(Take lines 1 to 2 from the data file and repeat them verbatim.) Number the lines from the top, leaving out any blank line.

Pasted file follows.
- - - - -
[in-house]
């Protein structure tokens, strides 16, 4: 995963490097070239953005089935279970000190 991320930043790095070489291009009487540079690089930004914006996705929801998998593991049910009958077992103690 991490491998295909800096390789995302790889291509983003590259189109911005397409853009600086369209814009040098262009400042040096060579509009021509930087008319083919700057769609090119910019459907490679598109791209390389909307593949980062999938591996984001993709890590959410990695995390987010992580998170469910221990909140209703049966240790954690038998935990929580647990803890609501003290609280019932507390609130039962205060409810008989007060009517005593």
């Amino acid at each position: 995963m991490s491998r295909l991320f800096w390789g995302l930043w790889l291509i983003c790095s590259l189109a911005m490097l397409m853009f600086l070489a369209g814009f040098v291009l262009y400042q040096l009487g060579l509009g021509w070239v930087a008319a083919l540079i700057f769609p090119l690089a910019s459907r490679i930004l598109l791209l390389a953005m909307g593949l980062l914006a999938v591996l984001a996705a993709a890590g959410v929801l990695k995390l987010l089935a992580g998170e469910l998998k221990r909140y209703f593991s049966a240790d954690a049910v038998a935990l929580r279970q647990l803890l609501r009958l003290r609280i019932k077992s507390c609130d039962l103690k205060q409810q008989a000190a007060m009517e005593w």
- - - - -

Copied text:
[in-house]
């Protein structure tokens, strides 16, 4: 995963490097070239953005089935279970000190 991320930043790095070489291009009487540079690089930004914006996705929801998998593991049910009958077992103690 991490491998295909800096390789995302790889291509983003590259189109911005397409853009600086369209814009040098262009400042040096060579509009021509930087008319083919700057769609090119910019459907490679598109791209390389909307593949980062999938591996984001993709890590959410990695995390987010992580998170469910221990909140209703049966240790954690038998935990929580647990803890609501003290609280019932507390609130039962205060409810008989007060009517005593």